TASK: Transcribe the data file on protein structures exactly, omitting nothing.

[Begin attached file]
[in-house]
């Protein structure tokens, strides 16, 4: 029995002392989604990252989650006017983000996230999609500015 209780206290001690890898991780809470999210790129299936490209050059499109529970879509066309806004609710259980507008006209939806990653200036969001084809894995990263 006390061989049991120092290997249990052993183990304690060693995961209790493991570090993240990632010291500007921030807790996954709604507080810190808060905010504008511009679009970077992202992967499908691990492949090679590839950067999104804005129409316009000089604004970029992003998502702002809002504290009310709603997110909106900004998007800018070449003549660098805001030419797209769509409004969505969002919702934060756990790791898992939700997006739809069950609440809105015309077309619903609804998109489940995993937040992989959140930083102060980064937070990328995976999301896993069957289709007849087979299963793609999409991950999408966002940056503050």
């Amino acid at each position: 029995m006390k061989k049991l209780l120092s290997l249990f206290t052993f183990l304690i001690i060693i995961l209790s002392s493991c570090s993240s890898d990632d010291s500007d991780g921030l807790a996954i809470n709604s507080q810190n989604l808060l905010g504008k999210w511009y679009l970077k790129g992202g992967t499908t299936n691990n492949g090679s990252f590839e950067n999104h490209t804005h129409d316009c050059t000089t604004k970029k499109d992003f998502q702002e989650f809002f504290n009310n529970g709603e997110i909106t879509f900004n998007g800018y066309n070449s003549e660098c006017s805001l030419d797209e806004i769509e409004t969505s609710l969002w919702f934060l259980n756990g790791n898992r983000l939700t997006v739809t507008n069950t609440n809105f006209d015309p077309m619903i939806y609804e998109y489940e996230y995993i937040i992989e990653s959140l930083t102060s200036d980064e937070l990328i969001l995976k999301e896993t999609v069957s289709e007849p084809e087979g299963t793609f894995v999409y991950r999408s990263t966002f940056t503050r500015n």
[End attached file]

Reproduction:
[in-house]
């Protein structure tokens, strides 16, 4: 029995002392989604990252989650006017983000996230999609500015 209780206290001690890898991780809470999210790129299936490209050059499109529970879509066309806004609710259980507008006209939806990653200036969001084809894995990263 006390061989049991120092290997249990052993183990304690060693995961209790493991570090993240990632010291500007921030807790996954709604507080810190808060905010504008511009679009970077992202992967499908691990492949090679590839950067999104804005129409316009000089604004970029992003998502702002809002504290009310709603997110909106900004998007800018070449003549660098805001030419797209769509409004969505969002919702934060756990790791898992939700997006739809069950609440809105015309077309619903609804998109489940995993937040992989959140930083102060980064937070990328995976999301896993069957289709007849087979299963793609999409991950999408966002940056503050």
């Amino acid at each position: 029995m006390k061989k049991l209780l120092s290997l249990f206290t052993f183990l304690i001690i060693i995961l209790s002392s493991c570090s993240s890898d990632d010291s500007d991780g921030l807790a996954i809470n709604s507080q810190n989604l808060l905010g504008k999210w511009y679009l970077k790129g992202g992967t499908t299936n691990n492949g090679s990252f590839e950067n999104h490209t804005h129409d316009c050059t000089t604004k970029k499109d992003f998502q702002e989650f809002f504290n009310n529970g709603e997110i909106t879509f900004n998007g800018y066309n070449s003549e660098c006017s805001l030419d797209e806004i769509e409004t969505s609710l969002w919702f934060l259980n756990g790791n898992r983000l939700t997006v739809t507008n069950t609440n809105f006209d015309p077309m619903i939806y609804e998109y489940e996230y995993i937040i992989e990653s959140l930083t102060s200036d980064e937070l990328i969001l995976k999301e896993t999609v069957s289709e007849p084809e087979g299963t793609f894995v999409y991950r999408s990263t966002f940056t503050r500015n």